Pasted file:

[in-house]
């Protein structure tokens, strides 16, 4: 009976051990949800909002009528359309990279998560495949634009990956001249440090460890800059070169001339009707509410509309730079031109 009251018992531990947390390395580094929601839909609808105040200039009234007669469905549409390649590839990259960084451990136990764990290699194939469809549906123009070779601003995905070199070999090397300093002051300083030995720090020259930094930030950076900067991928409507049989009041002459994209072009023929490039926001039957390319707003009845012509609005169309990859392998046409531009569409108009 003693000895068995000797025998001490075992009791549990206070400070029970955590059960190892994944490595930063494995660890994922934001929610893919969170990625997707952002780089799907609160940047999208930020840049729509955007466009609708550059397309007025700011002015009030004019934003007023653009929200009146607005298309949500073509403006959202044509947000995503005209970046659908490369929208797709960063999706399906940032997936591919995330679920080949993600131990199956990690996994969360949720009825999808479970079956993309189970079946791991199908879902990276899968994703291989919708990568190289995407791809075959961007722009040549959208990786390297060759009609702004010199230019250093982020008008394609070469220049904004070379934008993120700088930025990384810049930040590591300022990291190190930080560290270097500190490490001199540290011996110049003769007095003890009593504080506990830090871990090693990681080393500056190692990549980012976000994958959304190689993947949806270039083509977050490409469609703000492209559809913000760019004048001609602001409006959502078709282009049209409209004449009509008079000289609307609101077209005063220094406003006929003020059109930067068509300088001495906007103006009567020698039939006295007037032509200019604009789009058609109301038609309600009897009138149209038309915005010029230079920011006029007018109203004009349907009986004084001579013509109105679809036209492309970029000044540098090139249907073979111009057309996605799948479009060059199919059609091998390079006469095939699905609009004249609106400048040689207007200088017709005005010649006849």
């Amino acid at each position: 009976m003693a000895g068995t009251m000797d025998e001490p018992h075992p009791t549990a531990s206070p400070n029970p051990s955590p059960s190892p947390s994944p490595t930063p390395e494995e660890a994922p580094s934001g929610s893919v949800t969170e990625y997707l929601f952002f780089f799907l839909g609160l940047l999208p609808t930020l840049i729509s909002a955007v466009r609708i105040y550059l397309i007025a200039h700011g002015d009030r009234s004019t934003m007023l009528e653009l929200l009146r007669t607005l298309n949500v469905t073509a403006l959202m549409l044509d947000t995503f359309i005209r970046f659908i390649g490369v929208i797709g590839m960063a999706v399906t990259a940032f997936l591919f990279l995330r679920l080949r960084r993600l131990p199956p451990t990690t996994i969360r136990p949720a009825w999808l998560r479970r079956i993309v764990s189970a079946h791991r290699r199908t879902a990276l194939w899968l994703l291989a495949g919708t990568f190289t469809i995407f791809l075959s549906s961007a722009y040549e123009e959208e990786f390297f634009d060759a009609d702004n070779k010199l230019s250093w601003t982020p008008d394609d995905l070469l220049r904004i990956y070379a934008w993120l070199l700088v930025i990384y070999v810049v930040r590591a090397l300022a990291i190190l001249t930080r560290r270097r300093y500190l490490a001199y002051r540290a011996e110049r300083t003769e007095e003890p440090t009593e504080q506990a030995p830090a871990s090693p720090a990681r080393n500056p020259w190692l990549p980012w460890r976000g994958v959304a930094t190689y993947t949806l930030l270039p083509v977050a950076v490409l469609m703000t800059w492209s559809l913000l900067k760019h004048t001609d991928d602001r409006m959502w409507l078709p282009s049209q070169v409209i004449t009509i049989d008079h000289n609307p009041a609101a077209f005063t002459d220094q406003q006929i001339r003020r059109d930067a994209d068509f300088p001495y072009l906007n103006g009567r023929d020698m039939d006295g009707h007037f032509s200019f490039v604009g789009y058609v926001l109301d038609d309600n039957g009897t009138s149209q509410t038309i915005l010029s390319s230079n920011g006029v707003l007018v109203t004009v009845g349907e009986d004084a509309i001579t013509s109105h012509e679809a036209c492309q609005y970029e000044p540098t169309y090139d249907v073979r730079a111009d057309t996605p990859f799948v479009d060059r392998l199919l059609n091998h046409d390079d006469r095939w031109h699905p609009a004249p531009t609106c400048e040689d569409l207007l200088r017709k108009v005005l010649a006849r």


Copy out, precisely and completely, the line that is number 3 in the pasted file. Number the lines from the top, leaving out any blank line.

């Amino acid at each position: 009976m003693a000895g068995t009251m000797d025998e001490p018992h075992p009791t549990a531990s206070p400070n029970p051990s955590p059960s190892p947390s994944p490595t930063p390395e494995e660890a994922p580094s934001g929610s893919v949800t969170e990625y997707l929601f952002f780089f799907l839909g609160l940047l999208p609808t930020l840049i729509s909002a955007v466009r609708i105040y550059l397309i007025a200039h700011g002015d009030r009234s004019t934003m007023l009528e653009l929200l009146r007669t607005l298309n949500v469905t073509a403006l959202m549409l044509d947000t995503f359309i005209r970046f659908i390649g490369v929208i797709g590839m960063a999706v399906t990259a940032f997936l591919f990279l995330r679920l080949r960084r993600l131990p199956p451990t990690t996994i969360r136990p949720a009825w999808l998560r479970r079956i993309v764990s189970a079946h791991r290699r199908t879902a990276l194939w899968l994703l291989a495949g919708t990568f190289t469809i995407f791809l075959s549906s961007a722009y040549e123009e959208e990786f390297f634009d060759a009609d702004n070779k010199l230019s250093w601003t982020p008008d394609d995905l070469l220049r904004i990956y070379a934008w993120l070199l700088v930025i990384y070999v810049v930040r590591a090397l300022a990291i190190l001249t930080r560290r270097r300093y500190l490490a001199y002051r540290a011996e110049r300083t003769e007095e003890p440090t009593e504080q506990a030995p830090a871990s090693p720090a990681r080393n500056p020259w190692l990549p980012w460890r976000g994958v959304a930094t190689y993947t949806l930030l270039p083509v977050a950076v490409l469609m703000t800059w492209s559809l913000l900067k760019h004048t001609d991928d602001r409006m959502w409507l078709p282009s049209q070169v409209i004449t009509i049989d008079h000289n609307p009041a609101a077209f005063t002459d220094q406003q006929i001339r003020r059109d930067a994209d068509f300088p001495y072009l906007n103006g009567r023929d020698m039939d006295g009707h007037f032509s200019f490039v604009g789009y058609v926001l109301d038609d309600n039957g009897t009138s149209q509410t038309i915005l010029s390319s230079n920011g006029v707003l007018v109203t004009v009845g349907e009986d004084a509309i001579t013509s109105h012509e679809a036209c492309q609005y970029e000044p540098t169309y090139d249907v073979r730079a111009d057309t996605p990859f799948v479009d060059r392998l199919l059609n091998h046409d390079d006469r095939w031109h699905p609009a004249p531009t609106c400048e040689d569409l207007l200088r017709k108009v005005l010649a006849r």